It’s a free country

At 3.15pm protesters moved towards the barricades facing the Houses of Parliament. "Come on, chaps, it’s a free country," said our half-blind friend. Scuffles broke out; police hats flew in the air. People were being pushed from behind and couldn’t go back. Women raised their hands in an attitude of surrender as the batons came down. An old man in a tweed suit and tie staggered out, blood pouring from his head.
Leanda de Lisle, the Guardian, 17 September2004

Who were these protestors storming the British parliament, only to be beaten back by baton-wielding policemen? Anarchists? Anti-globalisation campaigners? Foot soldiers in the class war? In a surprising way, perhaps the last guess would be right. The clue is in the use of the word “chap” by one of the activists. As any Brit instinctively knows, chaps are members of the aristocracy and upper-middle class. But what could have moved such bastions of the establishment to revert to tactics more associated with the radical left?

The answer is that, after years of promises, the government looks finally set to ban hunting with hounds. Supporters of the hunt have surprised many people with the strength of conviction expressed in their resistance to the law. Their main tactic has been to deny that hunting is a form of fun for posh people, and so even the malicious politics of envy which some claim is the real driver for abolition is premised on a mistake. Rather, hunting is part of a rural way of life which the metropolitan political class who want to ban it just don’t understand.

As usual, the debate is complex, and it is not my intention to attempt to resolve it here. What is of interest for present purposes is how the cry of “it’s a free country” is used by the campaigners to legitimise their hunts and their protests. The half-blind man in Leanda de Lisle’s article used it as his battle-cry, as protestors surged forward into police lines. More generally, the pro-hunt lobby sees abolition of the hunt as an attack on the freedom to pursue their own way of life.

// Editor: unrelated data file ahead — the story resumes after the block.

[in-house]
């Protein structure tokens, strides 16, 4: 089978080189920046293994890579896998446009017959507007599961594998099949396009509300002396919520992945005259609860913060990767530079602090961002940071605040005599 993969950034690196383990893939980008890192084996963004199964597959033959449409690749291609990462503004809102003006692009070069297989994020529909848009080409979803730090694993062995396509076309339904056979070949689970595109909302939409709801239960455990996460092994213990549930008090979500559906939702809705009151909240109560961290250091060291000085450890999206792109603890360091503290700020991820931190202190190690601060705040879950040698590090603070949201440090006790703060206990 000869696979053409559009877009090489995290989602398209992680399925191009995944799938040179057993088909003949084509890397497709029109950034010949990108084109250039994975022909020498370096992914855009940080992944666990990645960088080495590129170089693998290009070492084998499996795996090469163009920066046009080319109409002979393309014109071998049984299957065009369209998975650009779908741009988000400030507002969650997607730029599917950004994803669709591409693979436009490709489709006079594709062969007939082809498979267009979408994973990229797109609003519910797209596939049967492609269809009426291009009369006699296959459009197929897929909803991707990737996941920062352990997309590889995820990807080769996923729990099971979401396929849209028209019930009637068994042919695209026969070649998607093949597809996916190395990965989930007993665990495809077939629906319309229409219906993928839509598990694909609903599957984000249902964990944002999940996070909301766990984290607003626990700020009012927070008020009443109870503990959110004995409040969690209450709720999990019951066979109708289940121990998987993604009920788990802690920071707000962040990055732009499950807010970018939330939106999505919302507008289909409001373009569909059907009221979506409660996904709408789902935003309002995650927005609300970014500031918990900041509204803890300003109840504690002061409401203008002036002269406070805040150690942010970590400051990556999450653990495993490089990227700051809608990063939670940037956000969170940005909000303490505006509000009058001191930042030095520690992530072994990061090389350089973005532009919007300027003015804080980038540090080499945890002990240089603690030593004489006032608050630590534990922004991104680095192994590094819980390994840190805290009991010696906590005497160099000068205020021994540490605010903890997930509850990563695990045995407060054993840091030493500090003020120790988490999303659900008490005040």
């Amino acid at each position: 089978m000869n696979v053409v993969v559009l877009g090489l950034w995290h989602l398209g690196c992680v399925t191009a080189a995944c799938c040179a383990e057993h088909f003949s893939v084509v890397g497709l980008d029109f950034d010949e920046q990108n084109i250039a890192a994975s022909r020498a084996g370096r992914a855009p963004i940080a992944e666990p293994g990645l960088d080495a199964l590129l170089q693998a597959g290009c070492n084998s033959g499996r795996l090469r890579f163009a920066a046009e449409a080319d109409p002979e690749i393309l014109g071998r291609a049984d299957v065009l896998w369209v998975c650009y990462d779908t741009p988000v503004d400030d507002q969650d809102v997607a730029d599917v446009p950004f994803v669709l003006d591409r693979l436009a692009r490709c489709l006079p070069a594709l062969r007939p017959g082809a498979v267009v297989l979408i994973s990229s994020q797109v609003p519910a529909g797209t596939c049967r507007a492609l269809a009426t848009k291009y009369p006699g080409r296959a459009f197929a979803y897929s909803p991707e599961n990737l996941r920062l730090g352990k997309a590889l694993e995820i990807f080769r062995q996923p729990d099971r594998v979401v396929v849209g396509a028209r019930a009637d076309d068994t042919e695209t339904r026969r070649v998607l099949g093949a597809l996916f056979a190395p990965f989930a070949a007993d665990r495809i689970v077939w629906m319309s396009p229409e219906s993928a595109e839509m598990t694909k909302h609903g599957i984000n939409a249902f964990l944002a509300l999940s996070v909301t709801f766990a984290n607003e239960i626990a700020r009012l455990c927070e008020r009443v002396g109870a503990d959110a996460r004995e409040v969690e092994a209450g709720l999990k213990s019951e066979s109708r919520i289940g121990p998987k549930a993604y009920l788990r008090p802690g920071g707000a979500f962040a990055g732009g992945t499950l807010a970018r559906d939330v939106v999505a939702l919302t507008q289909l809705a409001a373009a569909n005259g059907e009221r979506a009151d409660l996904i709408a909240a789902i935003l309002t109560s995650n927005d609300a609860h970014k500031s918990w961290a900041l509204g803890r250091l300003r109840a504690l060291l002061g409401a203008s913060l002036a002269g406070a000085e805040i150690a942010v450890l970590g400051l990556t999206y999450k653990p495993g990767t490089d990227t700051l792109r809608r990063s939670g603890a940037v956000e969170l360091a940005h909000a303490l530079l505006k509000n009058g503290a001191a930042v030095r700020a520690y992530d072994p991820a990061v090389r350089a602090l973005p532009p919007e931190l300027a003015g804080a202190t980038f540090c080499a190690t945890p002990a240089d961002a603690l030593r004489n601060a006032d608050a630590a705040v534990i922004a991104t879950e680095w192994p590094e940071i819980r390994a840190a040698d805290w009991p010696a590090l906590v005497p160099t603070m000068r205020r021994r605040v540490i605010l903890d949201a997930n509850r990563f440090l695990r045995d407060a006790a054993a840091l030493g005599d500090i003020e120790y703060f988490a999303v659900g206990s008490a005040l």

But, although it has a stirring ring, saying that we live in a free country rarely gets us anywhere. In the case of the protests, there is not a free country in the world where protestors can do what or go where they like. For obvious reasons, the nation’s parliament is subject to restrictions of movement. So it is obviously absurd to suggest that, because it’s a free country, protestors are entitled to try to encroach on an area protected by the police. Yet this is what the protestors did, and they reacted with horror when the police refused to let them pass and beat them back. Perhaps the man who uttered the cry was metaphorically as well as literally half-blind.

Does the fact that Britain is a free country help the pro-hunt case more generally? Not at all. We are not free to do all sorts of things that cause harm to people, animals and even the environment. Indeed, among those who defend hunting on the basis that they are free to do as they will, you can be sure there are those who oppose abortion, and would be unimpressed by a woman asserting that she can do what she wants with her foetus, since it’s a free country. In both cases, the appeal to our freedom is a red herring, since the crux of the issue is whether we are causing unjustifiable harm. If we are, it is perfectly acceptable for a free country to make the causing of such harm illegal.

The most saying “it’s free country” can do is draw our attention to the presumption of liberal societies that we should be allowed to do what we want unless it harms others. But that “unless” is crucial. When the causing of harm is the issue – to our security, animal welfare or that of the unborn child – the focus of the debate must shift, and the free nature of the nation loses relevance.

Incidentally, this is not the only piece of persuasive but woolly rhetoric employed by the pro-hunt lobby. Many frequently claim that the ban is crazy because it turns otherwise law-abiding people into criminals. But criminals are often otherwise law-abiding. Obeying all the other laws is no defence against breaking one. Can you imagine someone pleading in their defence, “M’lud, I confess that I broke the plaintiff’s legs. But given that I am otherwise law-abiding, it would crazy to turn me into a criminal by convicting me for that!”

You could try of course. After all, it’s a free country.

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